Credit: Kylie Cooper Matt Tomaselli attended the celebrations with a group of friends.

College senior Matt Tomaselli ventured with a group of friends all the way from University City to Independence Hall to celebrate Biden’s win.

“I think people are just really excited that this nation has rejected bigotry and intolerance, and I think that this is just a really important moment in our country, for so many activists, particularly of color in this city,” Tomaselli, who hails from Maryland but cast his vote in the battleground state of Pennsylvania, said. “Philadelphia really put the ball over the finish line and it’s just awesome. It’s great to see that America has spoken.”

The vast majority of Penn undergraduate students surveyed by The Daily Pennsylvanian from Oct. 12 to Oct. 20 planned to vote for Biden, with only 10% of students saying they would vote for Trump.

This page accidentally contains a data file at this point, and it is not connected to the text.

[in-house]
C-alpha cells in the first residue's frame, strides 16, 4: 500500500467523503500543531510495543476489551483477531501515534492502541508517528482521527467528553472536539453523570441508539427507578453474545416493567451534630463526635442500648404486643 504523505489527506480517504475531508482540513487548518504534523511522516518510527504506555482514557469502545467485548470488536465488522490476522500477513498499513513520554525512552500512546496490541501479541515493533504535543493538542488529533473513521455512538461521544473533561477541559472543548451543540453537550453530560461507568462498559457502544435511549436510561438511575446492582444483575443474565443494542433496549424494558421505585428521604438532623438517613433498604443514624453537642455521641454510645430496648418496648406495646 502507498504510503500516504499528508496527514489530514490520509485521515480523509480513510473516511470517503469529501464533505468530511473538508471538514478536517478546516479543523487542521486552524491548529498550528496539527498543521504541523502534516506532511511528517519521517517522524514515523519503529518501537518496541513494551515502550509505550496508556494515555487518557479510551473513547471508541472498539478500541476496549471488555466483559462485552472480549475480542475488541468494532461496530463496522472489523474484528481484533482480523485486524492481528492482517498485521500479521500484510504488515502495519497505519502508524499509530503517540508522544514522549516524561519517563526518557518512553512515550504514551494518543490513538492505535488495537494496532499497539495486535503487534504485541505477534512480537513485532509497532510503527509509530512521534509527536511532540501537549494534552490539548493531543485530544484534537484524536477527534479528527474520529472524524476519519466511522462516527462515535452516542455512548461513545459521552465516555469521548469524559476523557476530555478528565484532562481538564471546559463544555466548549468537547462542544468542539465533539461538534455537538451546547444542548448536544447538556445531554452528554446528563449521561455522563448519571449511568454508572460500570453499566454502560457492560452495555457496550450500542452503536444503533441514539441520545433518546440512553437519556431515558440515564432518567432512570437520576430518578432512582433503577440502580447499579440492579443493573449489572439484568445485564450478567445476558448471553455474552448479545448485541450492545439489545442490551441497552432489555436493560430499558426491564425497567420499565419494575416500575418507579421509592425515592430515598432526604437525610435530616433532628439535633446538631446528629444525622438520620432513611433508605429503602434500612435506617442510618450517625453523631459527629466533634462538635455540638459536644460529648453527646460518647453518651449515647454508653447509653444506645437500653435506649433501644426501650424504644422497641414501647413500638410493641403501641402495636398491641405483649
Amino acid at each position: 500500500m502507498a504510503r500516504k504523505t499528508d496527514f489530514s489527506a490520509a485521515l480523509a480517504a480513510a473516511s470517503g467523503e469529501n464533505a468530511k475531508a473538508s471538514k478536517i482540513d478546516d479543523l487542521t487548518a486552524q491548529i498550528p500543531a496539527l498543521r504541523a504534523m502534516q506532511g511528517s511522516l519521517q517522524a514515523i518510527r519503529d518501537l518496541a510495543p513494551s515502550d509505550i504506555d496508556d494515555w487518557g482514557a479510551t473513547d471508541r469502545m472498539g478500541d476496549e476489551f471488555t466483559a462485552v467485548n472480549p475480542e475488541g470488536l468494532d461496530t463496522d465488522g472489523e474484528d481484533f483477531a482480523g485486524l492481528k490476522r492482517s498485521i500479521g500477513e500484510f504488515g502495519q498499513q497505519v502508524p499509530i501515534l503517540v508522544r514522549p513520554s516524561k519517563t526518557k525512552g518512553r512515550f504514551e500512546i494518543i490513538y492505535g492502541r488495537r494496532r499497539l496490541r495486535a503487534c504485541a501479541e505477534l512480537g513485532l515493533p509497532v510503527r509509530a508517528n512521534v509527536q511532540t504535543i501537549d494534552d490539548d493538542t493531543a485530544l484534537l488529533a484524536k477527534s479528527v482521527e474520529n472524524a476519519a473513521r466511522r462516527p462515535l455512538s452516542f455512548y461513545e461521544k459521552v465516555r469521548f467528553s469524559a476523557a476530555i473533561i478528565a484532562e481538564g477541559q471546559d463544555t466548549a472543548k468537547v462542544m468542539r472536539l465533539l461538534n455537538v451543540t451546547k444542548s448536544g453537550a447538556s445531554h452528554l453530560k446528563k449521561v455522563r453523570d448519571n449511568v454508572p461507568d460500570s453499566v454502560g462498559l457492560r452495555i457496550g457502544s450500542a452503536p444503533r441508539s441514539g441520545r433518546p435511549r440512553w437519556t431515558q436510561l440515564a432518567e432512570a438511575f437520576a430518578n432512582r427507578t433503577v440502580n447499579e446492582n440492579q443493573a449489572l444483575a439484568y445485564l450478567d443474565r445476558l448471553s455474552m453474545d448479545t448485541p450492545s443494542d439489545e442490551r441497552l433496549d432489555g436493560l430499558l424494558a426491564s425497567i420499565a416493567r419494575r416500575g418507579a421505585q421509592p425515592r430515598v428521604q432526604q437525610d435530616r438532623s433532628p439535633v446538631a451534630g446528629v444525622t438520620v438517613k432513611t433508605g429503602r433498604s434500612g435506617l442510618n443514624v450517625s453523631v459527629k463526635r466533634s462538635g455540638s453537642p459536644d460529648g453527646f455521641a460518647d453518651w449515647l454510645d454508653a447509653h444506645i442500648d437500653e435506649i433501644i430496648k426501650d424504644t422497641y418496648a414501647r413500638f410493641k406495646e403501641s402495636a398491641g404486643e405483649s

Second-term City Councilmember and 1993 College graduate Helen Gym led the crowd of hundreds as they marched from Independence Hall to City Hall from approximately 2:45 p.m. to 3:15 p.m. Against the backdrop of drums and horns, marchers chanted, “Hey hey ho ho, Donald Trump has got to go,” and held various signs like “Voters decide,” “Trump/Pence out now!,” and “Show me what democracy looks like.” 

Among the marchers was 2015 Penn graduate Rick Castorani who wanted to partake in the celebrations to show his pride for the city that helped Biden secure the presidency. 

“[We showed] we can turn the corner from something so dark and dividing and come together as a country and elect the first Black woman Vice President,” he said. “Joe Biden is incredible and [we got] Donald Trump out of the way. I couldn’t be more proud of this country.”